Posted on 18 May
From foiling Moths to Olympic starting lines-a Q&A with Bora Gulari
Bora Gulari’s is representing the USA at the Rio 2016 Olympics in the Nacra 17 class, along with teammate Louisa Chafee. Bora Gulari (USA) has made a strong name for himself within high-performance sailing circles, with wins at the 2009 and 2013 Moth Worlds. In between, he broke the 30-knort barrier and was the 2009 US SAILING Rolex Yachtsman of the Year. His latest challenge is representing the USA at the Rio 2016 Olympics in the Nacra 17 class as skipper, along with his teammate Louisa Chafee.
Posted on 12 May
Concern for Zika at Rio Olympics is now deadly serious
Alphabet soup is one description that has thus far not been used for either Guanabara Bay, Alphabet soup is one description that has thus far not been used for either Guanabara Bay, or the Rio Olympics. Many others have, and they were apt, but things have changed. So here now we have a situation where one man, Associate Professor Amir Attaran, who does have a more than decent string of letters after his name, is bringing nearly as many facts to bear as references at the article's end
Posted on 12 May
The importance of being Alive
Since buying the stunningly pretty Reichel-Pugh canting keel 66-footer, and re-naming her Alive, Since buying the stunningly pretty Reichel-Pugh canting keel 66-footer, and re-naming her Alive, the team have lined up for a lot of things, won plenty and nabbed a record, as well. She’s presently in a yard in the Philippines having a minor refit in readiness for the Australian season. It will commence with the upcoming Brisbane to Keppel and then head sharply into this year’s Hobart.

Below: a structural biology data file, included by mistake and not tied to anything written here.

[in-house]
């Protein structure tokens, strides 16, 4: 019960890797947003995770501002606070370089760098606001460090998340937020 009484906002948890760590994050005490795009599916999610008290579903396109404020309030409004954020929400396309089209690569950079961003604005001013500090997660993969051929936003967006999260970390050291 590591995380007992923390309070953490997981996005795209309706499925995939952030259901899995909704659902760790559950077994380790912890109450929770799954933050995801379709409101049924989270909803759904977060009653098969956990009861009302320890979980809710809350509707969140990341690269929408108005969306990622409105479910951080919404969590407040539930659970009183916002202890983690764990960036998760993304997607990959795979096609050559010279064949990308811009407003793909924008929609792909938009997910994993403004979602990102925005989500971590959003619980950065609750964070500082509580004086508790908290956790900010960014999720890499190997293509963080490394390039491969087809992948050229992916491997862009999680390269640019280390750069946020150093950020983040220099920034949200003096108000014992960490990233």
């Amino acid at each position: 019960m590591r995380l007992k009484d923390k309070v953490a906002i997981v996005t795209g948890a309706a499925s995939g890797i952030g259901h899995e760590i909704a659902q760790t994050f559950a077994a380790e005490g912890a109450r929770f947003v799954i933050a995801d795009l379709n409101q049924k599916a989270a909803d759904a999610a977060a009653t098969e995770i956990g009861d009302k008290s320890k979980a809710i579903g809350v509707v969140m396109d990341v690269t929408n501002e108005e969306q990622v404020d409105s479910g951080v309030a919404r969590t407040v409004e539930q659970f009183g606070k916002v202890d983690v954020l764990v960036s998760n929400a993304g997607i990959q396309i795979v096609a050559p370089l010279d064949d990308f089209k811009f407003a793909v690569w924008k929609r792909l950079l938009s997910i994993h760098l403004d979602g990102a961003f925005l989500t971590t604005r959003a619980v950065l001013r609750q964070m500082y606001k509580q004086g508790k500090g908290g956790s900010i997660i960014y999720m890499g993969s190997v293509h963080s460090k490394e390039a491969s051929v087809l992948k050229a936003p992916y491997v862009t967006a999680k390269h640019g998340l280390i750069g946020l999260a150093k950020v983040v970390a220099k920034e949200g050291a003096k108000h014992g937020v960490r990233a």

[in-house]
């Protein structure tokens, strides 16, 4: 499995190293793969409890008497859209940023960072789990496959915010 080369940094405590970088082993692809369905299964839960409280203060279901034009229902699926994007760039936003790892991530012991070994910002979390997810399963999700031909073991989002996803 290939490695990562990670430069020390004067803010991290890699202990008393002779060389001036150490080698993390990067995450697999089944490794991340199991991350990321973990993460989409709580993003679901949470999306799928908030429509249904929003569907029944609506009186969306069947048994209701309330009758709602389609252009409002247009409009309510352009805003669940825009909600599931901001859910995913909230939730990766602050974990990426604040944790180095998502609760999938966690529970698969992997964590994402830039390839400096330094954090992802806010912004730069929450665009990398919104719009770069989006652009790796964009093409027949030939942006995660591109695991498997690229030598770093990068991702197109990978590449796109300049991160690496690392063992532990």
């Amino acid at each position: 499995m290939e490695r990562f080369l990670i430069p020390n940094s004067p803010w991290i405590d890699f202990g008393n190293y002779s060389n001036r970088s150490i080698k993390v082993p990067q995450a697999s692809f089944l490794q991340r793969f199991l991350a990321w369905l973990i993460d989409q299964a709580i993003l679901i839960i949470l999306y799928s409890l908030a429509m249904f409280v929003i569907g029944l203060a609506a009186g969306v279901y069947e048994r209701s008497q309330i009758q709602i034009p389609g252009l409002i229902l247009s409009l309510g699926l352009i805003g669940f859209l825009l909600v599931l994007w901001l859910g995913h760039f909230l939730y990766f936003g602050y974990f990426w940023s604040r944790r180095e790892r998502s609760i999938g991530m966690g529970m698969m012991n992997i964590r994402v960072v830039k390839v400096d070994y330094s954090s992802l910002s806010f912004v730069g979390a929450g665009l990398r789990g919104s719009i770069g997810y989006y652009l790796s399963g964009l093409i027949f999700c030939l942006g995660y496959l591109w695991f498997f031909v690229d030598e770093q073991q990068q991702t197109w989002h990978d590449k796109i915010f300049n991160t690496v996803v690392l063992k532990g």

Posted on 10 May
Hoisted on their own petard
Now it was not that long ago that we wondered if there were some genuinely Shakespearean elements beginning to appear... Now it was not that long ago that we wondered if there were some genuinely Shakespearean elements beginning to appear in World Sailing’s premier event, the Sailing World Cup. In that time, a flurry of material has espoused all manner of joyous points including travel grants and prize money. That’s terrific and the hope is that somehow this will overcome the tyranny of distance for Melbourne
Posted on 9 May
Zhik - The brand born of a notion, not its history
here is probably every reason that ocean rhymes with notion. Zhik’s tagline is officially marketed as Made For Water There is probably every reason that ocean rhymes with notion. Zhik’s tagline has been officially marketed as Made For Water, and this is precisely what the company has done for the last eight years before the succinct and apt strapline came from out of R&D and into mainstream visibility.
Posted on 8 May